Author: งามพรรณ เวชชาชีวะ (Ngamphan Wetchachiwa)
First published: 2003
ความสุขของกะทิ is a slim little book that won the 2006 SEAWrite Award for best novel. It relates the experiences of Kati, a young girl dealing with the illness and death of her mother. I enjoyed the portrayal of family relationships in this book. The protagonist is a nine year old, but she's written with a mix of curiosity and natural wisdom. She is the lens through which each member of the family is portrayed, as they deal with their grief and loss. The maturity of her attitudes and insights make Kati feel more of a Platonic ideal than a believable character, but I don't think that undermines the intention of the story. For me, it was a book about dealing with mortality and grief. I can relate to the underlying emotions, and I can't help but think that the author was moved to write this book by the death of someone close to her.
I didn't read this with the plan to review it, so I don't have any great analysis to give of it. That's not really my style anyway. But I enjoyed the emotional journey, and lately I've been wanting to practice my hand at translation, so I'll jump right in. My style is to translate fairly closely, so I haven't done much to vary the style and word choice here. The book is 27 very short chapters, and below is my translation of the first.
Part 1: The House on the Canal
Chapter 1. Wok and spatula
"Mom never promised she would come back."
The sound of the metal spatula in the wok awakened Kati, as it had done on previous days. Actually, the pleasant fragrance of cooked rice had something to do with it, too, along with the smell of smoke from the stove and the scent of fried eggs. But it was the sound of the spatula knocking against the wok that pulled Kati free from her slumbering visions and into the new day.
Kati never took much time to bathe and dress. Grandpa often teased her, "Finished running past the water already, are you?" Grandma turned to look as Kati came into the kitchen. She never smiled or uttered a greeting. Grandpa said that Grandma's smiles are so rare, they should be packaged and exported for sale in other countries.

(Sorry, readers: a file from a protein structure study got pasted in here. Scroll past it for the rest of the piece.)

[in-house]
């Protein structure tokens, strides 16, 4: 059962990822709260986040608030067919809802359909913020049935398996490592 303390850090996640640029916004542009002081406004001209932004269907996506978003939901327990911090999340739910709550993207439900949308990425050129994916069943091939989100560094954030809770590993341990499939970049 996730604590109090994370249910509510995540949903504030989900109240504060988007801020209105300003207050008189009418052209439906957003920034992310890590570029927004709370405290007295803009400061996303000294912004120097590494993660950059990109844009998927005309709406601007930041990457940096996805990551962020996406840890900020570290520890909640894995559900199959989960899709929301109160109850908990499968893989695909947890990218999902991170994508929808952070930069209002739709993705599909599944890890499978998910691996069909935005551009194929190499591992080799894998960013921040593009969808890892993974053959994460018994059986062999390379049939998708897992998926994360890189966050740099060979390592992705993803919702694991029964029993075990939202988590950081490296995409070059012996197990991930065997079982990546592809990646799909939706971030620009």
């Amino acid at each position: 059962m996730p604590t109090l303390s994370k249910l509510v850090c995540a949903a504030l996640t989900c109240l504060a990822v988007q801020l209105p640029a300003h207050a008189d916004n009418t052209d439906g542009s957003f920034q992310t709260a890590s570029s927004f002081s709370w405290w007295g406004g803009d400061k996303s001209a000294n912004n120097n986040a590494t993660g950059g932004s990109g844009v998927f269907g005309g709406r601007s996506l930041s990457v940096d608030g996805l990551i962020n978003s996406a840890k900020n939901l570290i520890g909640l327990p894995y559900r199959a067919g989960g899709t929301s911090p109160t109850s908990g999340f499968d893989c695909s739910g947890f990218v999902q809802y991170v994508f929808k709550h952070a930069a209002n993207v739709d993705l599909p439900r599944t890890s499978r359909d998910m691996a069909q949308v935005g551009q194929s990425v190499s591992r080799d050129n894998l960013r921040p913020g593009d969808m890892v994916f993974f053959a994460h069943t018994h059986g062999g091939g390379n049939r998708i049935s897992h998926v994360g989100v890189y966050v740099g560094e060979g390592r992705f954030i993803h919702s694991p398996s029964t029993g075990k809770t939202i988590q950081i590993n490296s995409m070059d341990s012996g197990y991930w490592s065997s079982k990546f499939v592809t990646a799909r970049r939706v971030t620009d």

Kati dished rice into a bowl. The beautiful white color of the rice went well with fresh morning air like this. Steam from the rice in her arms floated up around her chest and heart, which kept time as Kati raced out to the pier. Grandpa sat reading the newspaper, waiting with a tray of food as usual. Before long, the sound of oars on water could be heard as the front of a boat appeared around the bend. The saffron robes of Luang Lung added an extra measure of freshness to the atmosphere. Pi Tong, Luang Lung's pupil, flashed his white teeth from afar. Grandpa said that Pi Tong should join a comedy troupe--his smile was like a contagious disease. It sprang from his cheerful heart, proceeded directly to his mouth and eyes, and radiated in ripples around him--like throwing a stone into water--until everyone around felt it.
Grandpa poured the ceremonial water beneath the bo tree. Kati made merit with her grandfather, and recited a prayer in her mind.
Their breakfast awaited them. A large meal like this one every morning. Grandpa stuck to boiled vegetables and chili paste, leaving the stir fry and fried fish nearly all for Kati. Grandpa avoided every kind of fried food. He complained behind Grandma's back that it was like her food had been shellacked--some day he would take her wok and spatula and donate them to the army to smelt into a cannon for protecting the nation. If Grandma heard, she would have a fit. On that day, the sound of Grandma banging the spatula against the wok would be deafening and incessant, so much that it would be surprising if the wok survived to do its duty another day.